A recent poll conducted by the Pew Research Center shows that the majority of Americans are optimistic about the future. But when asked about specifics, they demonstrated a pronounced nervousness about some of the most plausible and beneficial advancements.
Top image: Deus Ex: Human Revolution concept art by Jim Murray. According to the poll, 53% of Americans think it would be a change for the worse if most people wore cybernetic implants.
Nearly 60% of Americans who responded to the poll say they're optimistic that coming technological and scientific changes will make life in the future better, while 30% believe these changes will lead to a future in which people are worse off than they are today.
But they conveyed a much different story when asked about specifics — particularly those advancement that sounded a little too scifi. For example,
66% think it would be a change for the worse if prospective parents could alter the DNA of their children to produce smarter, healthier, or more athletic offspring.
65% think it would be a change for the worse if lifelike robots become the primary caregivers for the elderly and people in poor health.
63% think it would be a change for the worse if personal and commercial drones are given permission to fly through most U.S. airspace.
53% of Americans think it would be a change for the worse if most people wear implants or other devices that constantly show them information about the world around them. Women are especially wary of a future in which these devices are widespread.
Crazily, only 48% said they'd like to ride in a driverless car (I say crazily because autonomous vehicles will be considerably safer than those driven by humans). A scant 26% said they'd be willing to get a brain implant to improve their intelligence or memory. And disappointingly, only 20% would eat lab-grown meat.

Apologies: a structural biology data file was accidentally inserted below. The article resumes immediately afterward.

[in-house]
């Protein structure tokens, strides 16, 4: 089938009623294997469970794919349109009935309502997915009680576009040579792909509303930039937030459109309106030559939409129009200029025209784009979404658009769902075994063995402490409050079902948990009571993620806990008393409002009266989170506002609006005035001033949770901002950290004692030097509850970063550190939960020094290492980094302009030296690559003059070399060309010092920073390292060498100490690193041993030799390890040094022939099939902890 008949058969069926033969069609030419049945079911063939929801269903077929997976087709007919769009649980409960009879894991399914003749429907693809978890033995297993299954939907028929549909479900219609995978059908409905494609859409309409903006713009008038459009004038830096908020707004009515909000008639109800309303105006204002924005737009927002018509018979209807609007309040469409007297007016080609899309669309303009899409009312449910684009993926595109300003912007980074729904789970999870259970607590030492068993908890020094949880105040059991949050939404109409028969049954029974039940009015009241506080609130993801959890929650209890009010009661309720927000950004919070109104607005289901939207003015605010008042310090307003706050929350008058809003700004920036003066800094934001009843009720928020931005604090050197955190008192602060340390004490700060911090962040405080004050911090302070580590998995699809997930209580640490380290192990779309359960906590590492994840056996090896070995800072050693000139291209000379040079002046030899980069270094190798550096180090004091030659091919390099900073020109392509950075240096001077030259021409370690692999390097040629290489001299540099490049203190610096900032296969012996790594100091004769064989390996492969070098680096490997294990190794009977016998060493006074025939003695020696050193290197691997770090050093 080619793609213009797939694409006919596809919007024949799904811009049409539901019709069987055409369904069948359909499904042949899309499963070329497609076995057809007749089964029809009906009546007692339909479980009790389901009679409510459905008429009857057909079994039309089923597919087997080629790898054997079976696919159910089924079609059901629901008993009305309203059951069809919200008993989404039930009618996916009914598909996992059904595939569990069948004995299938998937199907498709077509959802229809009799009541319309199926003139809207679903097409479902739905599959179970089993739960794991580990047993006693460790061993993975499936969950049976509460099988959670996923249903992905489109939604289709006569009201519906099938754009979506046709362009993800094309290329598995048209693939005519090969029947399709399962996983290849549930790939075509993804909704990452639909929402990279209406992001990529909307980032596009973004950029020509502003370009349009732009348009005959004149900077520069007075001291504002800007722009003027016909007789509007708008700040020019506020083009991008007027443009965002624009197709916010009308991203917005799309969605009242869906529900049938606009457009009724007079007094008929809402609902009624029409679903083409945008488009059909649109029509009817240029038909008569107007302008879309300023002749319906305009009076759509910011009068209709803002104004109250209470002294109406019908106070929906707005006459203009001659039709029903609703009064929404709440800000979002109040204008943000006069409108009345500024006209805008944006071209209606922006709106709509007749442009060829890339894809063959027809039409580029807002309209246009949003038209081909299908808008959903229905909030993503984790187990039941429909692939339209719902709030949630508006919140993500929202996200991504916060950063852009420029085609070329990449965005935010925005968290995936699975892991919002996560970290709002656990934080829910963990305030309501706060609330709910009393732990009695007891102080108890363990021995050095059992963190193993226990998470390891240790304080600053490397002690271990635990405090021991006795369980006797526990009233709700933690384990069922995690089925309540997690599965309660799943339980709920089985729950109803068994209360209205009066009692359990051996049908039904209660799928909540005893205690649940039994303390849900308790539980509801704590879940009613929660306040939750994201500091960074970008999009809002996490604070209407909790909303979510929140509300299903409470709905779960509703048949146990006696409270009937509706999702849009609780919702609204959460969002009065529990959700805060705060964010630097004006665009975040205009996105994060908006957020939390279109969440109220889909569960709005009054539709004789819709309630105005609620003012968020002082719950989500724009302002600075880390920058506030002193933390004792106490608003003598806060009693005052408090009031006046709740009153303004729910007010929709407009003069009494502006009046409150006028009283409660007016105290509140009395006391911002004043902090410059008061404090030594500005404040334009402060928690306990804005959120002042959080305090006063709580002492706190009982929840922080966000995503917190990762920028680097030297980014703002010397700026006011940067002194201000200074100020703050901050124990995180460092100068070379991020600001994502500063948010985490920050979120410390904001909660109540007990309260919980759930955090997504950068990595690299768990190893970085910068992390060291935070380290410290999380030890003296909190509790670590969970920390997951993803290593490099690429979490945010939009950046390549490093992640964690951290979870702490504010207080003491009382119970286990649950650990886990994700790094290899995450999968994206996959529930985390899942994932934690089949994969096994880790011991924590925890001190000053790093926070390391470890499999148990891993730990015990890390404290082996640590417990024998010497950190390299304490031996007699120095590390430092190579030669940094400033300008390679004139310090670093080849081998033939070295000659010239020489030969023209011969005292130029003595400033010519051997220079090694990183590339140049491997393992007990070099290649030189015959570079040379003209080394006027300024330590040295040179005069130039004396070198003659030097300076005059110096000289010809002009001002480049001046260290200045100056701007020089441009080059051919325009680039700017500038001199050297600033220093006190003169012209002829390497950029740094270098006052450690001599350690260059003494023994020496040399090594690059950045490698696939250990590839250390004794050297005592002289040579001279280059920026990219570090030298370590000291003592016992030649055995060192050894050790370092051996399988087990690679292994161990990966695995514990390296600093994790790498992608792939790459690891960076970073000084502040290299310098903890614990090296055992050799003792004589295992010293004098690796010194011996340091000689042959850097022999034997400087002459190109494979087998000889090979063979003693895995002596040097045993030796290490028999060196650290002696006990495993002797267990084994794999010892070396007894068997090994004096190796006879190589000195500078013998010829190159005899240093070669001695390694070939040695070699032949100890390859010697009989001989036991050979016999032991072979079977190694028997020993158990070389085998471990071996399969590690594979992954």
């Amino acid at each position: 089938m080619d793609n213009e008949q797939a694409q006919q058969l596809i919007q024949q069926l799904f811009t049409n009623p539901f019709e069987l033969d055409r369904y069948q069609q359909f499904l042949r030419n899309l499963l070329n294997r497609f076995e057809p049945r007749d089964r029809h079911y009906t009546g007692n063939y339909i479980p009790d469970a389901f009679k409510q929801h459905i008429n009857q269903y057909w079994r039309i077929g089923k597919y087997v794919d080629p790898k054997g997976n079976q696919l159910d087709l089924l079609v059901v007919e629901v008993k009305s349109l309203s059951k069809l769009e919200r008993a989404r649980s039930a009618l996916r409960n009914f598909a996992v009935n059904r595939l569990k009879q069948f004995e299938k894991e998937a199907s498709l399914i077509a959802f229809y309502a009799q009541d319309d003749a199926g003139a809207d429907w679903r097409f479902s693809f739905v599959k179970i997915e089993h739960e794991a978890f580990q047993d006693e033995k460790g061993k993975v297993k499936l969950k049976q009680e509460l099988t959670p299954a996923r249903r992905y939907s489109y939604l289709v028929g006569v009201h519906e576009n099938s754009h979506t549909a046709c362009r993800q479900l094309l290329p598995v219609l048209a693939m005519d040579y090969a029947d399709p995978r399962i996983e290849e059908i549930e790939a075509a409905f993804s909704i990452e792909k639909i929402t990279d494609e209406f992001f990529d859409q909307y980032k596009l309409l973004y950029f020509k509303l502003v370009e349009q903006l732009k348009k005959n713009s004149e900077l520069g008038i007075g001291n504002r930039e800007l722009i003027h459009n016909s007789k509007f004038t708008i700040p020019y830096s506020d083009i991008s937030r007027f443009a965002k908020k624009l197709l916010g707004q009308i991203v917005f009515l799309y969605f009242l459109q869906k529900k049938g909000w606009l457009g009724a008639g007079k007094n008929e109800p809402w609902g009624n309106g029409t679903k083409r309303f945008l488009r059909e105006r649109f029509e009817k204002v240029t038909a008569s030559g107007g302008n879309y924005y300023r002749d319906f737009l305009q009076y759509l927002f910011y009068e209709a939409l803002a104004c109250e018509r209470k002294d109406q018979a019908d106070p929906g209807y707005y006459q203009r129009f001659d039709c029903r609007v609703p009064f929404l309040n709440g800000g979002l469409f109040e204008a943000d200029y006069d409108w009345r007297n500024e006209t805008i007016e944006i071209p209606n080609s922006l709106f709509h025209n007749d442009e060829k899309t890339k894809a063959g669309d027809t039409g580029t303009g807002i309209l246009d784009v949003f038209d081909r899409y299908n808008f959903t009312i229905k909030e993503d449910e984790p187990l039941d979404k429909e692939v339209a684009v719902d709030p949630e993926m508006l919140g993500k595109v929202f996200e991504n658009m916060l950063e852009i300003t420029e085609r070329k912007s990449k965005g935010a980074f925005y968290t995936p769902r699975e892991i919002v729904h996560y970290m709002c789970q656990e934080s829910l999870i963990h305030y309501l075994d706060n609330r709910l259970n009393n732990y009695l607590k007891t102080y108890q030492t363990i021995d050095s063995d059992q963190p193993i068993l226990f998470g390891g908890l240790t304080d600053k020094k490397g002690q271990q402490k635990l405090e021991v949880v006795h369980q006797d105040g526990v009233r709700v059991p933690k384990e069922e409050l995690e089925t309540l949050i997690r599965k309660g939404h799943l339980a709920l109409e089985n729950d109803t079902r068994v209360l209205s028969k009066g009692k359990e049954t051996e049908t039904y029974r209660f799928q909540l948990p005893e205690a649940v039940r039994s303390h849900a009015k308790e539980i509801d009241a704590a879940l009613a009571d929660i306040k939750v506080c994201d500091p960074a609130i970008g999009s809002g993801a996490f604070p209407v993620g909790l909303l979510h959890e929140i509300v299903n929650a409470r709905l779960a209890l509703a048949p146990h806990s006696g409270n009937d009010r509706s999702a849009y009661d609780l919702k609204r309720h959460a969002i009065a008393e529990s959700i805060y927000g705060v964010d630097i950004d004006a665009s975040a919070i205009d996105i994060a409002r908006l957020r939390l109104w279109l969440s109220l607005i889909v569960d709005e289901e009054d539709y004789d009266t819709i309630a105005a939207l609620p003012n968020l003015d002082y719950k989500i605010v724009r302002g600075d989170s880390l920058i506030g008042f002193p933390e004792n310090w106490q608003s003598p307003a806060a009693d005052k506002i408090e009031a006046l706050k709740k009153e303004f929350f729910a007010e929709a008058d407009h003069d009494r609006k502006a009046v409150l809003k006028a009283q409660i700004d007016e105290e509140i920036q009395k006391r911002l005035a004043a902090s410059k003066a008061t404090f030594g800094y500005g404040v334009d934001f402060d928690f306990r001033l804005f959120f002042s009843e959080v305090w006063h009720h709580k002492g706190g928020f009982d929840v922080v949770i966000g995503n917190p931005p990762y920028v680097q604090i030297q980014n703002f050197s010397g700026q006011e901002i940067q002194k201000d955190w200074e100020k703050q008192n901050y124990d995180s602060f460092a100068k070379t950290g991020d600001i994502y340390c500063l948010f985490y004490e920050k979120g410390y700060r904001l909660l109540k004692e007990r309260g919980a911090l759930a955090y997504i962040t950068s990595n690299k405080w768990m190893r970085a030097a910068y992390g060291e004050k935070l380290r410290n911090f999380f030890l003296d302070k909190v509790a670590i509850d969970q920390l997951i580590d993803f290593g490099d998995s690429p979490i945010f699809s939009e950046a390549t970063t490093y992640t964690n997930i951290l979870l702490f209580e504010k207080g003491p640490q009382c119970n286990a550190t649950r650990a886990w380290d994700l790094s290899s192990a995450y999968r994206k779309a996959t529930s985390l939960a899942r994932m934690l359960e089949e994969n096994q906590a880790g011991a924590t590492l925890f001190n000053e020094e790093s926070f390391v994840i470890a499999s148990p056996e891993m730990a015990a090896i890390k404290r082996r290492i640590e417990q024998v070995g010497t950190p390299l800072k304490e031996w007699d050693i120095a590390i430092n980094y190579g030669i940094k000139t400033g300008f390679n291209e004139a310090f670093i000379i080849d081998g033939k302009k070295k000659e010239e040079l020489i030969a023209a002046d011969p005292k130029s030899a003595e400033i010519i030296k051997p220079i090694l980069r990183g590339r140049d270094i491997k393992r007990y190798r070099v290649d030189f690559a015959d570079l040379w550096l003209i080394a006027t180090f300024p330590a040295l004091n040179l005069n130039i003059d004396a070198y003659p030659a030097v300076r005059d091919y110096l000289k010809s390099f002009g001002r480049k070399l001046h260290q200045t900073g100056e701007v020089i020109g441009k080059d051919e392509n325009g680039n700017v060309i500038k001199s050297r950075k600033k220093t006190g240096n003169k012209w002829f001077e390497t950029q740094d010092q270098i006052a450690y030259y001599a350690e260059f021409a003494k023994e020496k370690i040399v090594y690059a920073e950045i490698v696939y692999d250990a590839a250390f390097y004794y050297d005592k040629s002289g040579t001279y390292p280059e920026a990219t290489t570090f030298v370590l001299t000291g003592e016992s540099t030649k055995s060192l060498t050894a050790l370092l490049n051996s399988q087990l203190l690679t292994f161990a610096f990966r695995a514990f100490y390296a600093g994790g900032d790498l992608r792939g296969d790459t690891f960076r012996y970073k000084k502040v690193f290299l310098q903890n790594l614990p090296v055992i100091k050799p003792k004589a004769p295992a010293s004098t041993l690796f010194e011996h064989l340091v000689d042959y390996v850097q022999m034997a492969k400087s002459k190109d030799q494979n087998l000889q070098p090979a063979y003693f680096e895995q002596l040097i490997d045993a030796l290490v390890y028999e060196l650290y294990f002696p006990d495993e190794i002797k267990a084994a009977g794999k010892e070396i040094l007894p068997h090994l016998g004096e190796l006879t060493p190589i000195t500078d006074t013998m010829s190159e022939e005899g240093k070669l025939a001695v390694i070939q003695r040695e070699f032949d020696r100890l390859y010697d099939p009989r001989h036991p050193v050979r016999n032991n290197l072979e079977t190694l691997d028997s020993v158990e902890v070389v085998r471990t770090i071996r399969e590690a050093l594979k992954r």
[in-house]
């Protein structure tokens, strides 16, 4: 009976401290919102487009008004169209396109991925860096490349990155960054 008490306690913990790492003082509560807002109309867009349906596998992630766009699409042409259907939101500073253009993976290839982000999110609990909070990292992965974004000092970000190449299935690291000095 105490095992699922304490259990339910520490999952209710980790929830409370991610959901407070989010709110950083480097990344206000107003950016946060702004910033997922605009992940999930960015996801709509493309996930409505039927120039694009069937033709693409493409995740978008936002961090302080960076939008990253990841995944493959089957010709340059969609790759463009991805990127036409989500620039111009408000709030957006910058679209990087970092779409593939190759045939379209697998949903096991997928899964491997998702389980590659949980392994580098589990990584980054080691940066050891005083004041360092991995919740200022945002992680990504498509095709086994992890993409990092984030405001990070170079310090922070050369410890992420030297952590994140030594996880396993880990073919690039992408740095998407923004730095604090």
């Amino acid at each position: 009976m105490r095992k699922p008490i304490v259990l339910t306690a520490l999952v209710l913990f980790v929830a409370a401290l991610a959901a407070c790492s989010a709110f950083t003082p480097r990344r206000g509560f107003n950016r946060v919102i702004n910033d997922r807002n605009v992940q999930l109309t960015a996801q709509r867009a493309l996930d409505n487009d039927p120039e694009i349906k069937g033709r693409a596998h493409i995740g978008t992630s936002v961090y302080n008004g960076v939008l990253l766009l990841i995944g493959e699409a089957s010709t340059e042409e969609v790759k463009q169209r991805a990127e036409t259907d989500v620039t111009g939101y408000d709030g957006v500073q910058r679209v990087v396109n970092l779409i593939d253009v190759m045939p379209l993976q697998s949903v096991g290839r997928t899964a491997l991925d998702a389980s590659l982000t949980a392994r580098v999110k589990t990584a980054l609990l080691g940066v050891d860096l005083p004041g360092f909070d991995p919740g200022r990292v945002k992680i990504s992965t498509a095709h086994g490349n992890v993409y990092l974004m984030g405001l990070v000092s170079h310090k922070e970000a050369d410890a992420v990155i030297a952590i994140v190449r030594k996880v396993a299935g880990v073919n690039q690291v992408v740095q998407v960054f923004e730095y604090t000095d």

This said, the vast majority of Americans are genuinely excited by the prospect of lab-grown organs.
Americans are also pessimistic about what's coming down the pipe. Only 39% believe scientists will have figured out teleportation, 33% say we'll have long-term space colonies by 2064, and only 19% expect humans will be able to control the weather. Personally, I fully expect the latter two.
When asked to describe the kinds of advancements they themselves would like to see, Americans responded with travel improvements (like flying cars and bikes, or even personal spacecraft), time travel, and, mercifully, health improvements that extend human longevity or cure major diseases.
"In the long run, Americans are optimistic about the impact that scientific developments will have on their lives and the lives of their children — but they definitely expect to encounter some bumps along the way," said Aaron Smith, a senior researcher at Pew and the author of the report. "They are especially concerned about developments that have the potential to upend long-standing social norms around things like personal privacy, surveillance, and the nature of social relationships."
The report, which was done in conjunction with Smithsonian Magazine, was based on telephone interviews conducted February 13 to 18 with 1,001 adults from all 50 U.S. states and the District of Columbia.
There's much more to this survey. Check it out here.